As she searches for allies and answers in the wake of the uprising, Tris and Four are on the run. Being hunted by Jeanine Matthews, the leader of the Erudite faction, Tris and Four will race against time as they try to figure out what Abnegation sacrificed their lives to protect, and why the Erudite leaders will do anything to stop them. Haunted by her past choices but desperate to protect the ones she loves, Tris faces one impossible challenge after another as she unlocks the truth about the past and ultimately the future of her world.
The events of Insurgent pick up within days of where Divergent ended; in fact, Jeanine's hand was bandaged throughout Insurgent, yet in just a few short days Eric's hair has grown in and he is able to run full-speed through the woods, even though Tris shot him in the leg during the attack on Abnegation. See more »
Peace. Long ago, before the Founders established this great city of ours, that word was all but meaningless. An ideal as elusive as a dream. Now, 200 years later, we are, all of us, living proof that peace is indeed attainable. The reason for this is, of course, our Faction System. Erudite, Dauntless, Amity, Candor, Abnegation. In dividing people according to personality and aptitude, we've created a society in which each faction plays a critical role in maintaining the social ...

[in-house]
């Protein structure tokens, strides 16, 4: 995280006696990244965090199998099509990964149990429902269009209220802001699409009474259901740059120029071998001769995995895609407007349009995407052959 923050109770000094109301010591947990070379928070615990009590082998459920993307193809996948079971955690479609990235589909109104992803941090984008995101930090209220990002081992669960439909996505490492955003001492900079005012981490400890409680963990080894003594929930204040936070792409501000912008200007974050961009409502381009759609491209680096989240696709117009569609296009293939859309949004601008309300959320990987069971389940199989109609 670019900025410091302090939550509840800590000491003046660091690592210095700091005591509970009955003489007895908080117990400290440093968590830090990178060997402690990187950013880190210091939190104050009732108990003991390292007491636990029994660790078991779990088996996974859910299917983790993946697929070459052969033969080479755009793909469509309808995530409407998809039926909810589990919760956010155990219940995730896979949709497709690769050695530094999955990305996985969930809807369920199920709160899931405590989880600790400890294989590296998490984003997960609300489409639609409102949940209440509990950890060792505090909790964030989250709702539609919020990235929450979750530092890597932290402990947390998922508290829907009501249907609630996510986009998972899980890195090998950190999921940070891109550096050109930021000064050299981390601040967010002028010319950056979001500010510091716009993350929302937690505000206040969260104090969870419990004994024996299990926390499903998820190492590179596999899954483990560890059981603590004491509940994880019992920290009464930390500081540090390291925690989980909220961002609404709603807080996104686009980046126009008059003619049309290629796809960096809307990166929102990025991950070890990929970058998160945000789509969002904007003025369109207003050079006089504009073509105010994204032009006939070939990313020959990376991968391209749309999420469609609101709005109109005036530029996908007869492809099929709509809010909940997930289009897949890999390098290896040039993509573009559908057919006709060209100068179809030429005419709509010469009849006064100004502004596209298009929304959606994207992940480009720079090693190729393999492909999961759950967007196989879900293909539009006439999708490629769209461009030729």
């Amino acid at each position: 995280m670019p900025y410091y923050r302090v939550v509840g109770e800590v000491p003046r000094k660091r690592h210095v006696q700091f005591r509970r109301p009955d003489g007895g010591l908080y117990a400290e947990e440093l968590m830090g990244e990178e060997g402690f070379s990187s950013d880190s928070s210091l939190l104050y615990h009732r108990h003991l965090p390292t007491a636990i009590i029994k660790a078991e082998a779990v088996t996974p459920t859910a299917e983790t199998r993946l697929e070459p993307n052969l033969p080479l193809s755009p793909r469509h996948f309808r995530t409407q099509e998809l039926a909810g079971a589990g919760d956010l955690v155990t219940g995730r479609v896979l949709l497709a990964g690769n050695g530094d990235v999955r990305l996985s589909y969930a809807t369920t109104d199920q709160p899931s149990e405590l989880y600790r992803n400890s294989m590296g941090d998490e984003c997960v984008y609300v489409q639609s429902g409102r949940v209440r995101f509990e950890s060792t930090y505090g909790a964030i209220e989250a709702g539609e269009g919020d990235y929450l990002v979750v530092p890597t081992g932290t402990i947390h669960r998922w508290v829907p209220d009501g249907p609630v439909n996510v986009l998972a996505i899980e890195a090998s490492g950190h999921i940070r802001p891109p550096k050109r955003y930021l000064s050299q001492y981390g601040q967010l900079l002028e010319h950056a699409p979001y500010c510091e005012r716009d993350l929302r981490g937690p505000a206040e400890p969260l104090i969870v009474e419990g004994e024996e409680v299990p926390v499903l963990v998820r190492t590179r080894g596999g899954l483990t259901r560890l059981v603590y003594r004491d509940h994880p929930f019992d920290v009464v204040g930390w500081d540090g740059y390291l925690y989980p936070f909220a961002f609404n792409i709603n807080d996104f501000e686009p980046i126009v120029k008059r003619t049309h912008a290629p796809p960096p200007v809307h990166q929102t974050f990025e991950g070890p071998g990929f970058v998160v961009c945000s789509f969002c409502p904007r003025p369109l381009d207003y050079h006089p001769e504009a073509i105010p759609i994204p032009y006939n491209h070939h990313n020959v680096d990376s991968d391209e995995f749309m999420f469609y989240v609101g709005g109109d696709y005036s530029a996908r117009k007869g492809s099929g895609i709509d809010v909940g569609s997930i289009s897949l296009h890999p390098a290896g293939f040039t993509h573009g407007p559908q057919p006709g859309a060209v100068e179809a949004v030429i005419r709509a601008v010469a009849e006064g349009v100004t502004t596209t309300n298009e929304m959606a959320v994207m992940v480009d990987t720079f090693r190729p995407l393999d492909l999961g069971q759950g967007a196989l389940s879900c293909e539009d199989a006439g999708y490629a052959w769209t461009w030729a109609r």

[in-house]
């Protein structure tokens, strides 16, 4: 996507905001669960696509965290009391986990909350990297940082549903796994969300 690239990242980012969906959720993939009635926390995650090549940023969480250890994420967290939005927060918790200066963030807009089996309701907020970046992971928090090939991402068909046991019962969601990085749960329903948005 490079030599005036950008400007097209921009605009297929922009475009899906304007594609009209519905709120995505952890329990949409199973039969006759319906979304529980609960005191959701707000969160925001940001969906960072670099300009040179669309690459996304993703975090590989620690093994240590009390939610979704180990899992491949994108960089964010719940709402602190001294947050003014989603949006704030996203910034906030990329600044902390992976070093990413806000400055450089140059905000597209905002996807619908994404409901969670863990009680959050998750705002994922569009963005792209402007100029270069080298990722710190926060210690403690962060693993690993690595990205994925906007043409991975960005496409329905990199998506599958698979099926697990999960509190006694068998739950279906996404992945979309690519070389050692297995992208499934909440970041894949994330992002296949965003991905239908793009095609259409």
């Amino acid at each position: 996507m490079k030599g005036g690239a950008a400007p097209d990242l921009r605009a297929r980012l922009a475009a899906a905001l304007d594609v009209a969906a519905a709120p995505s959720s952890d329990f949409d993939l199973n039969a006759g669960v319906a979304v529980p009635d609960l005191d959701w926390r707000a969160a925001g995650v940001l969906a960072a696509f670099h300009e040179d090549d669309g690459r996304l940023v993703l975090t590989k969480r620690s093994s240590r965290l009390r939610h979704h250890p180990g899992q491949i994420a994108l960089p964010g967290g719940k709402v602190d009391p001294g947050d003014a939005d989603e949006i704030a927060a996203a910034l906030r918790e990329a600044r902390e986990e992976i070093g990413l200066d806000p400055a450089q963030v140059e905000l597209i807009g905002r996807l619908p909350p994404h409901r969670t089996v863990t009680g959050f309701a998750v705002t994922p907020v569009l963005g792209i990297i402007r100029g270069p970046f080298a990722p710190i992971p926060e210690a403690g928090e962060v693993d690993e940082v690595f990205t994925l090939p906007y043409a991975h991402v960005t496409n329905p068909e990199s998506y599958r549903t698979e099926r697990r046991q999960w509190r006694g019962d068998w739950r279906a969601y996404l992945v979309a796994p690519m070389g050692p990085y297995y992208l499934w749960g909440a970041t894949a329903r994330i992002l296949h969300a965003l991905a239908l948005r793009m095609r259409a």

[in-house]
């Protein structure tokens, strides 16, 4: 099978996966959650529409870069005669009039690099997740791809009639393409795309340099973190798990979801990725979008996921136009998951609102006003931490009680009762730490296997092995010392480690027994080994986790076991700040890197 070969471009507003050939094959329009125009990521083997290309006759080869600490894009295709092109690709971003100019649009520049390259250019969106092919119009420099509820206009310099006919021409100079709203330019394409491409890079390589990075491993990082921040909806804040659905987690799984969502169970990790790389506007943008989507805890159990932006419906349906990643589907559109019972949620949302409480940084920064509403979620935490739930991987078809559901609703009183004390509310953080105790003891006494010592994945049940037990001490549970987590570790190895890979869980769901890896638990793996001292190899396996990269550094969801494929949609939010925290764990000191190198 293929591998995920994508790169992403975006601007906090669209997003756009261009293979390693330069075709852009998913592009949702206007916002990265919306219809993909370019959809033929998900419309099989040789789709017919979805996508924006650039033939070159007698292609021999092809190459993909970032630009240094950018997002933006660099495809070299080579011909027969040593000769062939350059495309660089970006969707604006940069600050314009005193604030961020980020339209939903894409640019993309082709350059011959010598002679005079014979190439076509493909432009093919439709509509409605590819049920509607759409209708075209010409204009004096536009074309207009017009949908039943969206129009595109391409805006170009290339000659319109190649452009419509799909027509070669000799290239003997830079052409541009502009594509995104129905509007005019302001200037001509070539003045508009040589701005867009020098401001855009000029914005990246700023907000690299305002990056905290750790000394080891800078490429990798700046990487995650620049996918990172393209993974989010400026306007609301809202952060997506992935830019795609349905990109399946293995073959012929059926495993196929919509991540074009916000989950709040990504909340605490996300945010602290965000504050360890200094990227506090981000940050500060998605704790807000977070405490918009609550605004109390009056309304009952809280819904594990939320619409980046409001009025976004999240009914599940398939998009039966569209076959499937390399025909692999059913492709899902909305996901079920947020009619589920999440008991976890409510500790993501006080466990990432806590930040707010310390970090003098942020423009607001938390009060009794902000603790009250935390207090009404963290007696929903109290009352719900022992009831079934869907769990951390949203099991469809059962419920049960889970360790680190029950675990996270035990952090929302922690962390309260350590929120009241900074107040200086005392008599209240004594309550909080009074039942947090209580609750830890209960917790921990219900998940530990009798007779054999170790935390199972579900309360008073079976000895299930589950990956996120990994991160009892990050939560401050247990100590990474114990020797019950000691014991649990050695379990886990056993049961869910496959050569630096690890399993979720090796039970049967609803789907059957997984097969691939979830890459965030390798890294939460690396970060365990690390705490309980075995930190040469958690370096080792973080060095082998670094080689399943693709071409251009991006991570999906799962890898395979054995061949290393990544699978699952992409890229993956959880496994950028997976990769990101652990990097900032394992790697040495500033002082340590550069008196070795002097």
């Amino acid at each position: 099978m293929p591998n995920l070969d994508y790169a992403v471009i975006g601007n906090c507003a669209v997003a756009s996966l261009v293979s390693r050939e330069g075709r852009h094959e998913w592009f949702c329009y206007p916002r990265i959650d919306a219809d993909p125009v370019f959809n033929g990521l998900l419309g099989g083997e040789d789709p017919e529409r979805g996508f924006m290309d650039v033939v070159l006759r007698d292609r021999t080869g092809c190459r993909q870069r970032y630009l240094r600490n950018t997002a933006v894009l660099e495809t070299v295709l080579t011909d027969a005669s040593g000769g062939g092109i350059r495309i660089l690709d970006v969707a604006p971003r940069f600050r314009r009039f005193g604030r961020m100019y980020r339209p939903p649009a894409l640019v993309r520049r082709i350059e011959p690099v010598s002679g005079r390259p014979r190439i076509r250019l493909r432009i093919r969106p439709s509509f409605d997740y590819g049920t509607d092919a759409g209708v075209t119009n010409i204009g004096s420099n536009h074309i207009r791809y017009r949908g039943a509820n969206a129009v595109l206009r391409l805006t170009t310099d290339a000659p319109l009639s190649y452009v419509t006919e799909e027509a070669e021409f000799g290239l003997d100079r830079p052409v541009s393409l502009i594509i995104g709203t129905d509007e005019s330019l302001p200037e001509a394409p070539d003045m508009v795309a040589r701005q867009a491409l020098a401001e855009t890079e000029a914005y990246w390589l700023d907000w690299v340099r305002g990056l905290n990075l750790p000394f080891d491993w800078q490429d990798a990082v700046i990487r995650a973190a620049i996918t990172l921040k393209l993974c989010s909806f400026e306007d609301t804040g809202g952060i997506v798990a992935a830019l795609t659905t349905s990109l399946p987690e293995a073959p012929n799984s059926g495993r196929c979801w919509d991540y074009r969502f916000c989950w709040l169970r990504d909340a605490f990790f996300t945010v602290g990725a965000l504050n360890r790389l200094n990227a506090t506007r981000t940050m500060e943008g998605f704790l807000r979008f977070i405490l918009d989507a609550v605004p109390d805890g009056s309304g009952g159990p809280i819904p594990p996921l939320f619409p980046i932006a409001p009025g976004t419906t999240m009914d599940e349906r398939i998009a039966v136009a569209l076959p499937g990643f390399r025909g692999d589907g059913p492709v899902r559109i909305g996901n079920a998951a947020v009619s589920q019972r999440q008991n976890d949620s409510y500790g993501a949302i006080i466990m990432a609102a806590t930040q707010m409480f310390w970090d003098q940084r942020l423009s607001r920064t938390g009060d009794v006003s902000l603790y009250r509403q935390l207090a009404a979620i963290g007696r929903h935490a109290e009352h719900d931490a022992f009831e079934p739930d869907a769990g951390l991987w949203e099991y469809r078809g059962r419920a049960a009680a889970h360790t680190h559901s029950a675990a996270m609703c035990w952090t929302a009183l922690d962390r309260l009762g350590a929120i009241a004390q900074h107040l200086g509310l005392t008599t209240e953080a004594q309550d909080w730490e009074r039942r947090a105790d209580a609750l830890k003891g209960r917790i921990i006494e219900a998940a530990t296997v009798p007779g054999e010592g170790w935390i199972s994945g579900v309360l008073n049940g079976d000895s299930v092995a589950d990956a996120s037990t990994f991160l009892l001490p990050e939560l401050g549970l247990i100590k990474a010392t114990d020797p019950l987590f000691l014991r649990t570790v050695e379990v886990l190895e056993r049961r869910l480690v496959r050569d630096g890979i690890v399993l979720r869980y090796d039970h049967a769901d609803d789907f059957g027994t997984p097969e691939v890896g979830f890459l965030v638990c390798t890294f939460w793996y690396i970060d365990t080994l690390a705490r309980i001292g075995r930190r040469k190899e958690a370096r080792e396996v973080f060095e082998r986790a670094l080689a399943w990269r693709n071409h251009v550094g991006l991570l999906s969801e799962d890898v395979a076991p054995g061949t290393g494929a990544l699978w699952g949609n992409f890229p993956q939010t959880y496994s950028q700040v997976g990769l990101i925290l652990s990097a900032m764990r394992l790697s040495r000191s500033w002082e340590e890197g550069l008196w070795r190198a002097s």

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The word "insurgent" means to actively revolt, implying some distinctiveness that sets its participants apart from the norm. Ironically, the film Insurgent, a faded photocopy of other teen- scifi-dramas, doesn't have a single unique bone in its body. Not that it's aggressively terrible. There are some decent scifi elements and even a couple of mildly intriguing moments. But like clockwork, every slight turn for the better is quickly overwhelmed by extreme boredom. Like a forgettable SyFy channel series masquerading as a blockbuster film, Insurgent is simply a dull and uninteresting sequel. That word "sequel" should connote a progression of sorts, but no. As little as I remember about the previous entry in the Divergent Series, I can tell you this: shaky cam action scenes, bloviating about "special ones", and constant fighting for the McGuffin-of-the- week were the focus and are still in full form here. At the center is Woodley, an actress with a whole heckuva lot of talent that simply doesn't have the presence of strength to carry this sort of role. She presents a microcosm problem for an entire film full of great actors terribly miscast. Teller and Elgort manage some natural charisma and charm from their otherwise absent characters, Watts and Spencer are all but completely missing, and Winslet is just plain wasted. It's none of their fault; they just can't make the embarrassingly constant melodrama palatable. Even if it was laughably bad there might be something to cling to, but it's not bold enough to even warrant that reaction. Insurgent only serves as a lame, achingly dull placeholder until the next Hunger Games installment.
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